The Maximum Flow Problem

There are a number of real-world problems that can be modeled as flows in special graph called a flow network. a flow network is a directed graph whose edges are labeled with non-negative numbers representing a capacity for a flow of some kind: electrical power, manufactured goods to be distributed, or city water distribution. The diagram below is an abstract example of a flow network.

A flow network can have special vertices called sources and sinks.

Any number of vertices can be either sources or sinks, or both. However, there are standard techniques for representing a flow network in a form that has only one source and only one sink.

Given flow capacities along the edges, it is often useful to be able to determine the maximum flow that can be supported by the network. There is a general path-based algorithm, the Floyd-Fulkerson algorithm, for solving the maximal flow problem. A specialization of this algorithm, the Edmonds-Karp algorithm, has good run time.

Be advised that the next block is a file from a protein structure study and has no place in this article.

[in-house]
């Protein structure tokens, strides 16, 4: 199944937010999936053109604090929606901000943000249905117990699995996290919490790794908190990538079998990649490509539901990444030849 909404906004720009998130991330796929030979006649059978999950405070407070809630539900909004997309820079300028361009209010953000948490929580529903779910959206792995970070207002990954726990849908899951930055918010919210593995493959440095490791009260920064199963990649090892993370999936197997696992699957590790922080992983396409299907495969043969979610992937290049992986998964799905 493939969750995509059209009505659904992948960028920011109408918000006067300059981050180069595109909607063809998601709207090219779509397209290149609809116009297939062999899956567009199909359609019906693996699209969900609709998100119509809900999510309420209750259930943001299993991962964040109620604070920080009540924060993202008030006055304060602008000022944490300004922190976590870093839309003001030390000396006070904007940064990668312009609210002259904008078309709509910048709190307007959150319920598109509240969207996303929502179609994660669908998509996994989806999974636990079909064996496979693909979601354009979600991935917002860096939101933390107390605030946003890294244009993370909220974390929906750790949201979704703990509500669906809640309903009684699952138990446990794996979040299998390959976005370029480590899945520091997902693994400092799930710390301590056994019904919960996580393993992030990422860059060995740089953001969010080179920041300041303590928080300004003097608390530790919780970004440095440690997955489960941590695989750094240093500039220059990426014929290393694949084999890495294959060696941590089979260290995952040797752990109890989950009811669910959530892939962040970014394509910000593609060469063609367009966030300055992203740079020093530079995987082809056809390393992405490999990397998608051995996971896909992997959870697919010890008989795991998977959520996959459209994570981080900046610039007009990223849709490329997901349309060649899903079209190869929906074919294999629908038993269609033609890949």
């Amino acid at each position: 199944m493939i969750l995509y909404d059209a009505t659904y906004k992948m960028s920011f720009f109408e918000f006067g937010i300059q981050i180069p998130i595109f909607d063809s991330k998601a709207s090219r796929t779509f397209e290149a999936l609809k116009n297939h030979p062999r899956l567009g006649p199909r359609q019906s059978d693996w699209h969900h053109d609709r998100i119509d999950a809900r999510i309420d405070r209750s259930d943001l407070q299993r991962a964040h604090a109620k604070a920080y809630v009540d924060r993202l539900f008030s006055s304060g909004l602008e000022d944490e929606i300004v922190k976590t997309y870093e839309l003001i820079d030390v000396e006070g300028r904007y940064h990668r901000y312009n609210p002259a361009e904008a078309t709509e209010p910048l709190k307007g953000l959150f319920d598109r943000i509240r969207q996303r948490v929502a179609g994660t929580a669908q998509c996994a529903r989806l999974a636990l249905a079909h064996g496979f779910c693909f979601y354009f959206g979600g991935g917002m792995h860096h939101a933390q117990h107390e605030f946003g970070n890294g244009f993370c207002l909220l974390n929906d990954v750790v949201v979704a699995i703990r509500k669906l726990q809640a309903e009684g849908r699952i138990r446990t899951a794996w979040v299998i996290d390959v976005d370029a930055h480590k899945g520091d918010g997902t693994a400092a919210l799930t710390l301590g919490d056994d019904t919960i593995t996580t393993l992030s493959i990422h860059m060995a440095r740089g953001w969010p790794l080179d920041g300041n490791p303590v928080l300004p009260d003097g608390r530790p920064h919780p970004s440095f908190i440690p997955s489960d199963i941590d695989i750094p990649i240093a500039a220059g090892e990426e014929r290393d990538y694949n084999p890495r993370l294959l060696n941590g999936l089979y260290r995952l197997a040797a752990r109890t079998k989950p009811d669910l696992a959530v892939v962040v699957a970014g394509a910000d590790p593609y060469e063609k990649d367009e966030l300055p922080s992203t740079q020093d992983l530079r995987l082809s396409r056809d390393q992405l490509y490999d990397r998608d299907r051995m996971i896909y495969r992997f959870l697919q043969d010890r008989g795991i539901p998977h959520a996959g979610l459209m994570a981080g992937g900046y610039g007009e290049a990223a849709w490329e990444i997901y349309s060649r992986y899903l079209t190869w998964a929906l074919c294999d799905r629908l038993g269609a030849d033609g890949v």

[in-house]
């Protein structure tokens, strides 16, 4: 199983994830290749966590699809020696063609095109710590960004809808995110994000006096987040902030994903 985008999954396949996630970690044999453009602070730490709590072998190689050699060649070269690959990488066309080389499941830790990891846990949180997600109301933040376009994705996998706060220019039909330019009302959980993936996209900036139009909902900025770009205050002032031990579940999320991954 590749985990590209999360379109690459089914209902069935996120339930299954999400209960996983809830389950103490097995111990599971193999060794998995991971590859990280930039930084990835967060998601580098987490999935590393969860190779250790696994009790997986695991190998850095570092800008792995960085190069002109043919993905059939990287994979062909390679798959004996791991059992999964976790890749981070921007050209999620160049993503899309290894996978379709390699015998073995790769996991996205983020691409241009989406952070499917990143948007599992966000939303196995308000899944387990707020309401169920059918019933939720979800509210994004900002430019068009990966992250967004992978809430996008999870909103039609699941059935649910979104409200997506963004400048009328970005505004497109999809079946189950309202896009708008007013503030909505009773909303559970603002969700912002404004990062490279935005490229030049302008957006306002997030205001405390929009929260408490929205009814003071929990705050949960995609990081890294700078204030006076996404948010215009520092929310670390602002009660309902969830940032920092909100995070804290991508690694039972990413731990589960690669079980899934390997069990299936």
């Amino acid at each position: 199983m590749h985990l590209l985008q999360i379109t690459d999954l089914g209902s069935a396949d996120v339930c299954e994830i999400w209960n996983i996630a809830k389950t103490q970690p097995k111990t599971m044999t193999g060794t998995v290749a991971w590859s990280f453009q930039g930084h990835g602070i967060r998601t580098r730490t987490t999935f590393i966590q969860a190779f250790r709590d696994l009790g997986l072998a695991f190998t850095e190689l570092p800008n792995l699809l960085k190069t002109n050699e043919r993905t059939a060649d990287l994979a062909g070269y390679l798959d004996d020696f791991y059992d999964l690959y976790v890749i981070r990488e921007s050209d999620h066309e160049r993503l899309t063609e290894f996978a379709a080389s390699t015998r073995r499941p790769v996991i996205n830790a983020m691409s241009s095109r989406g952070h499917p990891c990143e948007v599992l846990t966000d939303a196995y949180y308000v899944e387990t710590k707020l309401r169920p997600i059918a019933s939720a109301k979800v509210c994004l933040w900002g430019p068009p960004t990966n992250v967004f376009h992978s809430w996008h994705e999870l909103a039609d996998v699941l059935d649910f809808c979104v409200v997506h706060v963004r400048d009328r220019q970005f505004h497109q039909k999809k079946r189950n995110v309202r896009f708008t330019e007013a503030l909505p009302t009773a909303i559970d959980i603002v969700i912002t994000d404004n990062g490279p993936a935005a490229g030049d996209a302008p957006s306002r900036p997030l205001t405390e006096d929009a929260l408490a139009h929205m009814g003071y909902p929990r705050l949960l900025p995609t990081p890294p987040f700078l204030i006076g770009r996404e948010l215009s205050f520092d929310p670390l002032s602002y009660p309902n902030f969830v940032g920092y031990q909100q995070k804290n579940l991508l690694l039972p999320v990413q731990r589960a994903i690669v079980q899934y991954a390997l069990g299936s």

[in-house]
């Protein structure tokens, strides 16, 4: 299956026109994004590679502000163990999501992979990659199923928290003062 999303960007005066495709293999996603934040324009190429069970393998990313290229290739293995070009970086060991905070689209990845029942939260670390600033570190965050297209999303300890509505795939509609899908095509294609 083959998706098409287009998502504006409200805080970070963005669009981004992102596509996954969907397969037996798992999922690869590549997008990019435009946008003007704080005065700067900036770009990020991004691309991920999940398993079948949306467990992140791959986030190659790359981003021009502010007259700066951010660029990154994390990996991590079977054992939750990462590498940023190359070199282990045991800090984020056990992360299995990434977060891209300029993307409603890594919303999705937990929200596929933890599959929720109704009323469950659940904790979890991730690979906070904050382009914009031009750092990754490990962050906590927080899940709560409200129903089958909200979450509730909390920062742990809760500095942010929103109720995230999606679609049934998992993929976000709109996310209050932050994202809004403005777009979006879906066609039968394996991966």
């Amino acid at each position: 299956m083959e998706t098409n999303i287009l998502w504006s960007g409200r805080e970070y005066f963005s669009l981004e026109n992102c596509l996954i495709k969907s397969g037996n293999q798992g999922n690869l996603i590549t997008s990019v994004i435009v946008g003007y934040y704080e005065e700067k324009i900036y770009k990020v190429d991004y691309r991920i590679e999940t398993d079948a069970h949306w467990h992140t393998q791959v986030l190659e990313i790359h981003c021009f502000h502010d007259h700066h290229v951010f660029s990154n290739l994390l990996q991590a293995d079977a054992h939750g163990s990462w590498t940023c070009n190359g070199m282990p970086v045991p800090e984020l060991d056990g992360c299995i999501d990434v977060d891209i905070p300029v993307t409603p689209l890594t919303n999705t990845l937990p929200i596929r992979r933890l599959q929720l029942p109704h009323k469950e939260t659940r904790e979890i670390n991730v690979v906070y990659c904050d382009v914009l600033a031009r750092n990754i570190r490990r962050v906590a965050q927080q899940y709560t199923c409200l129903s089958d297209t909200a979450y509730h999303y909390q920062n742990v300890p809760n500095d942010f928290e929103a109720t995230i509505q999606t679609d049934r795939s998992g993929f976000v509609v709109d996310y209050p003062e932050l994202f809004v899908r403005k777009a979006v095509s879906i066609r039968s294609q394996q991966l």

A flow in a flow network is an assignment of actual flow values (non-negative numbers) for each of its edges. There two restrictions:

The following is a possible flow in the flow network presented earlier. The labeling on the edges has the form actual flow value/flow capacity.

Since there is no indication of source or sink capacity, these values are assumed to be unlimited. But is this an optimal flow?

A Better Flow

The flow below improves the total flow from source to sink. Can you do better?

Path Algorithms for Maximal Flows

The Floyd-Fulkerson algorithm works as follows.

Set initial flow values to 0.
while true
Search the reduced capacity graph for an augmenting path from "+" to "-".
If there is no augmenting path then break out of the loop.
Determine the minimum reduced capacity RCmin for edges in the augmenting path.
Increment the flow value for each edge in the augmenting path by RCmin.
end while

The reduced capacity graph has two edges for each edge in the original capacity graph: one in the same direction and one reversed. The capacity for forward edge is reduced by the flow value for the original edge. The capacity for the reversed edge is the value of the flow for the original edge. The reversed edge allows the algorithm to back out of flows used earlier.

In the augmenting path search, edges with capacity 0 are ignored. This ensures that RCmin is always strictly positive until the loop terminates.

The Edmonds-Karp algorithm is a specialization of the above algorithm. It just uses a breadth-first search to find the augmenting path.


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